Revegetation case studies from south-west WA - The case studies outline the processes, management, cost and general success of previous revegetation projects.
Using rushland sedges in revegetation - Describes the common species of rushes, sedges, bulrushes and submergents of the south-west of WA, the aim of revegetation, revegetation techniques and weed control.
Stream Stabilisation - Outlines techniques to control the riverbed, stabilise channel alignment, protect stream banks and rebuild habitat. Provides guidelines on managing erosion and sedimentation problems and practical techniques to integrate channel stabilisation engineering and ecological restoration.
Planning and Management
Foreshore condition assessment in urban and semi-rural areas of south-west WA - Outlines a simple stream assessment method (modified from Pen and Scott 1995) for use in semi-rural and urban areas. It includes the assessment of in-stream habitat, foreshore vegetation, presence of dominant species (native plants and weed species), channel stability, areas suffering or prone to bank erosion and disturbance to the riparian zone as a result of the surrounding intensive land use.
Foreshore condition assessment in farming areas of south-west WA - Outlines a simple stream assessment method (modified from Pen and Scott1995) for use in farming areas of south-west Australia. The methodology looks at the overall foreshore health - and grades the foreshore at various stages from pristine with good vegetation to a ditch or drain with weed infestation or no vegetation.
Planning for waterways management: An overview - Provides an outline of the principles by which planning for waterways management should occur and is the background to more detailed documents.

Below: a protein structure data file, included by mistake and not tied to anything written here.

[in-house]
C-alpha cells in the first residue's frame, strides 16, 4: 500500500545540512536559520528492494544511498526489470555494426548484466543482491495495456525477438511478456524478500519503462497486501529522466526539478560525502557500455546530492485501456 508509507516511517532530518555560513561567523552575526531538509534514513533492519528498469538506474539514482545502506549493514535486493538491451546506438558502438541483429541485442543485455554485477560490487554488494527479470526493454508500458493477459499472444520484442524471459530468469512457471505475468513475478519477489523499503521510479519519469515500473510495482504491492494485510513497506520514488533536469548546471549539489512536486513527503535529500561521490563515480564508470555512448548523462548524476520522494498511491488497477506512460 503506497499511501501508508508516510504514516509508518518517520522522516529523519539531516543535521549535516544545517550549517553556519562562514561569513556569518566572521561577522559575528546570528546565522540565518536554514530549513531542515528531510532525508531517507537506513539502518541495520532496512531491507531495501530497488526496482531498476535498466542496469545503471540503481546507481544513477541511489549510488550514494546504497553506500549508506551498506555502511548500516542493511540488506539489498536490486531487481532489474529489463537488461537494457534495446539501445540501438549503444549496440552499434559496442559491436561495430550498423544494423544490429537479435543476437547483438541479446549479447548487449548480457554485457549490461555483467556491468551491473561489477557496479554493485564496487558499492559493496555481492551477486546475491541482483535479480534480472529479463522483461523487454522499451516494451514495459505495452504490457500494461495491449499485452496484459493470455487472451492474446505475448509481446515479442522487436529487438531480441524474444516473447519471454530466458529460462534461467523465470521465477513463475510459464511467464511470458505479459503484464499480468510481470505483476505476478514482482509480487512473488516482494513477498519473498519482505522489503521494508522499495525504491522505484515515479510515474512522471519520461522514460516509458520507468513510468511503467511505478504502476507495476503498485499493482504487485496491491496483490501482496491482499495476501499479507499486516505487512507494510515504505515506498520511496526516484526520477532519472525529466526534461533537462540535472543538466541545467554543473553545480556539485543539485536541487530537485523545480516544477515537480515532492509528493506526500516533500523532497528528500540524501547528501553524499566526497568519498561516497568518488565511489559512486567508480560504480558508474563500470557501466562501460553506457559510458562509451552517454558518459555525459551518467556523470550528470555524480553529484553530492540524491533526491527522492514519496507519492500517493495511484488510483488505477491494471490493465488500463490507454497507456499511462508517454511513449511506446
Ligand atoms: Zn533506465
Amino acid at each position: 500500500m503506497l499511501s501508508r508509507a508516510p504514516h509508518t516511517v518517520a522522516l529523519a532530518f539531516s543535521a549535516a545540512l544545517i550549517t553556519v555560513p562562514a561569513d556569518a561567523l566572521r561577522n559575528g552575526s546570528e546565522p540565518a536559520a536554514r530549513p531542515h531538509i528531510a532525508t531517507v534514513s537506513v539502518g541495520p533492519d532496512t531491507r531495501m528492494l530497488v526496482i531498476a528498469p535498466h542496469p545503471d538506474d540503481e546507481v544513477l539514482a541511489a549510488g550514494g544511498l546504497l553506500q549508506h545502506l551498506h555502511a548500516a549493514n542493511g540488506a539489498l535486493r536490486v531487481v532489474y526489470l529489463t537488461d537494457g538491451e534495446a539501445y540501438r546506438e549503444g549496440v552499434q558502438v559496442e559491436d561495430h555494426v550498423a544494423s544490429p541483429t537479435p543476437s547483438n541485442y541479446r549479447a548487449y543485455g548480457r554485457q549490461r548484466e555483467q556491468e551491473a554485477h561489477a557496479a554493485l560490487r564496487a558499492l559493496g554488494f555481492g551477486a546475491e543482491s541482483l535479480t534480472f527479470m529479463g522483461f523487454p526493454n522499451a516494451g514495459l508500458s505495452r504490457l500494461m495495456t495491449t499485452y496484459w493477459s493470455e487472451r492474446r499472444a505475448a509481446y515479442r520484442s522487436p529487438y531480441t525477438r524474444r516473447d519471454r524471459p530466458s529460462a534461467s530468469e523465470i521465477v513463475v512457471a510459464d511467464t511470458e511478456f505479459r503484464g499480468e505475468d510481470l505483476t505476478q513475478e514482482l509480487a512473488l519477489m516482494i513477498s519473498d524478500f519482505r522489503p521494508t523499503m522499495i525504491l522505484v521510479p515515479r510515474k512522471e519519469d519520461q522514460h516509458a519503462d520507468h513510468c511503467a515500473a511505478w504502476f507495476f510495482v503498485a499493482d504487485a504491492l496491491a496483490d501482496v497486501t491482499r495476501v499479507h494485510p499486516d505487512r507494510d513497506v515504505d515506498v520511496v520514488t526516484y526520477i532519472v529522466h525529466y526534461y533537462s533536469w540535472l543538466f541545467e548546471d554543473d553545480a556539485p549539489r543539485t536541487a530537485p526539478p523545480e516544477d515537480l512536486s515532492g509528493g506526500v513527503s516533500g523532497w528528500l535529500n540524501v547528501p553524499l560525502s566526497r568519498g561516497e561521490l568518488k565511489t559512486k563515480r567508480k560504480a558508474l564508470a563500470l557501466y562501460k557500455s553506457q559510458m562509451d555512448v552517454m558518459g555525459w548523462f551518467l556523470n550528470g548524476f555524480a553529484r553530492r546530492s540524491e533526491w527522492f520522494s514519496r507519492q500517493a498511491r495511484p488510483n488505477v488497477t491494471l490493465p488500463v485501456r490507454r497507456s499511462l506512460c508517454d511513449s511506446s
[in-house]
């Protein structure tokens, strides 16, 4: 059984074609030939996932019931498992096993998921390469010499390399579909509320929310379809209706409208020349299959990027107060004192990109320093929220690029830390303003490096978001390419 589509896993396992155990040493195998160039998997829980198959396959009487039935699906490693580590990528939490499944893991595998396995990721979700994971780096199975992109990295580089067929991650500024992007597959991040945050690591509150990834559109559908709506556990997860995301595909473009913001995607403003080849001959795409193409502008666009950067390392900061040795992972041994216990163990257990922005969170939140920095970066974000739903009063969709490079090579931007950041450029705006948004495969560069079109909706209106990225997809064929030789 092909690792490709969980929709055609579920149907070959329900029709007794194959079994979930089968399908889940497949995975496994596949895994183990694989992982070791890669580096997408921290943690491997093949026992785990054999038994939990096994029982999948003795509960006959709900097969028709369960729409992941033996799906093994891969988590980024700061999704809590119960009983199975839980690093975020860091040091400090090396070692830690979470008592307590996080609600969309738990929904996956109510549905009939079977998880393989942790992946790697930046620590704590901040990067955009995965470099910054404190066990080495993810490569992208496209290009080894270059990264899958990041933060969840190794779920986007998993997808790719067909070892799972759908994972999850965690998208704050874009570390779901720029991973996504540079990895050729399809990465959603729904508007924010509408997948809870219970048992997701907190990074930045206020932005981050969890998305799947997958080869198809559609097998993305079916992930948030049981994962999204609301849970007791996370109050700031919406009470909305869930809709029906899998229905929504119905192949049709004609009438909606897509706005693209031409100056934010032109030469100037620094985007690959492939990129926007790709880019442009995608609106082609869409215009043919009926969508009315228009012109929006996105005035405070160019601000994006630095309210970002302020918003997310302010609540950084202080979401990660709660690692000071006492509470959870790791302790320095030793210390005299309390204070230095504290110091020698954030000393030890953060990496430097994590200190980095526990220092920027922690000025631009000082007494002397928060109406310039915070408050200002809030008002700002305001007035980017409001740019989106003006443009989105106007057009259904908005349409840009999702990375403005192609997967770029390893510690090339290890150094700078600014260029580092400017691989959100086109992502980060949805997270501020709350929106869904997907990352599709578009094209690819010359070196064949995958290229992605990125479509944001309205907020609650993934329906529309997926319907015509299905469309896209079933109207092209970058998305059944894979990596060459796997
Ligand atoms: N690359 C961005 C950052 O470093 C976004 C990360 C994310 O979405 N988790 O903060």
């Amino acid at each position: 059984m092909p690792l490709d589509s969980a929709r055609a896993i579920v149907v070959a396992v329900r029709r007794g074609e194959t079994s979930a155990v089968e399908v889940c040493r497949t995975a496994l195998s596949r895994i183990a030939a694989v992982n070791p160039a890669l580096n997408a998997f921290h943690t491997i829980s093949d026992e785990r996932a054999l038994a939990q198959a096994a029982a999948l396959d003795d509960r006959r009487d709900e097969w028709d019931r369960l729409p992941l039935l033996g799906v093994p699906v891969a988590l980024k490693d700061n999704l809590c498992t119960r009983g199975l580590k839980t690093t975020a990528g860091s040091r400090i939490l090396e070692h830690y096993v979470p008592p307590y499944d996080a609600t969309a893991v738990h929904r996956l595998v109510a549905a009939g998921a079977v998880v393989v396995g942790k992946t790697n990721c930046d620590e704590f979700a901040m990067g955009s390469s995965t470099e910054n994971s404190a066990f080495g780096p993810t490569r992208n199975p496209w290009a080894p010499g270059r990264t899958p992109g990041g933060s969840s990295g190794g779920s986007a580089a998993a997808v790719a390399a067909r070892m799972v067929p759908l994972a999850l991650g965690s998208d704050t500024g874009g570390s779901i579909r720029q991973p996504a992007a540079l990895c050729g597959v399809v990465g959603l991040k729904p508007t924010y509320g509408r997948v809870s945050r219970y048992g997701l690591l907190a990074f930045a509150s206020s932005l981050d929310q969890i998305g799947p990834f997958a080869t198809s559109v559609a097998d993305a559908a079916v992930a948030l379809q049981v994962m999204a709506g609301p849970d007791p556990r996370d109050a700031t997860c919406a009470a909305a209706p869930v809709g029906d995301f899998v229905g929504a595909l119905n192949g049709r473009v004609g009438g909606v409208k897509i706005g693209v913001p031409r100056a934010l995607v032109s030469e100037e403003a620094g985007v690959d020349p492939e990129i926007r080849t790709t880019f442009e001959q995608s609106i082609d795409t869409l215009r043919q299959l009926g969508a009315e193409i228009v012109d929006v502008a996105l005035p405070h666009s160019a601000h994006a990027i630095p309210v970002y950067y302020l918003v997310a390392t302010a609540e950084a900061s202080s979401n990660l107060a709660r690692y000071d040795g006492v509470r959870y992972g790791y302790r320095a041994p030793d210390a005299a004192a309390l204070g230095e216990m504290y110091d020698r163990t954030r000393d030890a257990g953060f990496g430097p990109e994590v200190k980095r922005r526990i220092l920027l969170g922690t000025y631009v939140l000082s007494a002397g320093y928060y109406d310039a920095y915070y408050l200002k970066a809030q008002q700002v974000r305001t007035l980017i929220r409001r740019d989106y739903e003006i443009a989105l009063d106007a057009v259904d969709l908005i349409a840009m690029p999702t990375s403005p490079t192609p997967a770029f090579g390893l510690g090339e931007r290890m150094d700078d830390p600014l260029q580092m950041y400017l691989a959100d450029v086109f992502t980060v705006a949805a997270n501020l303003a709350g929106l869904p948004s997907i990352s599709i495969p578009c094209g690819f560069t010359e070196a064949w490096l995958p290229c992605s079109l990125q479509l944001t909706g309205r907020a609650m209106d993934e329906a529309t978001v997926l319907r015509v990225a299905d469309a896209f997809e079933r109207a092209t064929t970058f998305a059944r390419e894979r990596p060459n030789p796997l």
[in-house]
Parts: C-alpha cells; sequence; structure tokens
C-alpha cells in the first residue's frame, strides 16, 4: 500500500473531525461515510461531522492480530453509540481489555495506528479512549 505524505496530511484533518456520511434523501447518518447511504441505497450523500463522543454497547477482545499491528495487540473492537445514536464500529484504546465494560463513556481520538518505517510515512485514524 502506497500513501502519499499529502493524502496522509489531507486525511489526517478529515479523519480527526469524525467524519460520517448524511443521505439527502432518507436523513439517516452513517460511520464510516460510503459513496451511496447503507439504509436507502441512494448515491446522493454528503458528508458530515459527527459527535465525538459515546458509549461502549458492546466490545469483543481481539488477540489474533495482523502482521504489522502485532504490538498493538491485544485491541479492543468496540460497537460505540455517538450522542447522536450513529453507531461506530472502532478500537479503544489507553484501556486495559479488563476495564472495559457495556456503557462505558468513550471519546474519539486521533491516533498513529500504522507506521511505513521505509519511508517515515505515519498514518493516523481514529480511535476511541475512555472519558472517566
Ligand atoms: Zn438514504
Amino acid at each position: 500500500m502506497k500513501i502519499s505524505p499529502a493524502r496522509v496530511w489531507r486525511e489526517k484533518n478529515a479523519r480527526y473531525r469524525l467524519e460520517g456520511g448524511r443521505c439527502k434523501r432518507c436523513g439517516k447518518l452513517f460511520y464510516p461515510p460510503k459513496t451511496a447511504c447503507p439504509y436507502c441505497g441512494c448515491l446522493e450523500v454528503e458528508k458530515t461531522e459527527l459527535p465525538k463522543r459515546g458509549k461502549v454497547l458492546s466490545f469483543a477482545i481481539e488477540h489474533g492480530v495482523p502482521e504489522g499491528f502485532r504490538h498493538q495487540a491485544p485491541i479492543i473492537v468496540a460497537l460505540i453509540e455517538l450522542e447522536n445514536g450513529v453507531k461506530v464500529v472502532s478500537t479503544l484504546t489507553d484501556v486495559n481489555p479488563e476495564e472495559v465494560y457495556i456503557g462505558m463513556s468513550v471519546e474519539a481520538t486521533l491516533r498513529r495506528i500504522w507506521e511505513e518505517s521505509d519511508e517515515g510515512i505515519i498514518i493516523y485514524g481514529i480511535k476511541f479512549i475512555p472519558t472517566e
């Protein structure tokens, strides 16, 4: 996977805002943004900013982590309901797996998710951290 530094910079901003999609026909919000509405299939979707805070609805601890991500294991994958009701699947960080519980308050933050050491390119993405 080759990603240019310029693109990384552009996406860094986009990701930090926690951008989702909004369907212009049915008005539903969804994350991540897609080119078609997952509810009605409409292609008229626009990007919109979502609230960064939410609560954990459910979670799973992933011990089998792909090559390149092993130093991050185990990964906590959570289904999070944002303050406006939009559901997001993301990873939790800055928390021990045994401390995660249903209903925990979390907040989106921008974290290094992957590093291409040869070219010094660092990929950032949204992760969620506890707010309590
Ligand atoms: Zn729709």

Guidelines for preparing a regional strategy for natural resource management - Discusses regional planning, integrated catchment management, natural resource management, development of regional strategies, components of regional strategies and the incorporation of waterways management issues.
Guidelines for preparing a Waterways Management Program/Catchment Plan - Recommends a planning process, content and structure for waterways planning documents that focus at the catchment scale. Principally aimed at Waterways Management Authorities developing Waterways Management Programs, but the approaches and structures that are recommended are equally relevant to the development of catchment management plans.
Guidelines for preparing a River Action Plan - A guide to preparing a River Action Plan for community groups and people involved in on-ground river restoration activities. It assists the process of planning river restoration activities at the local level by outlining the major steps and actions required to develop a River Action Plan.
Determining foreshore reserves - Describes how to determine the extent of a foreshore reserve using biophysical criteria and the step by step process that will define and protect it. Also provides two case studies of the Hill River and the lower Collie and Brunswick Rivers.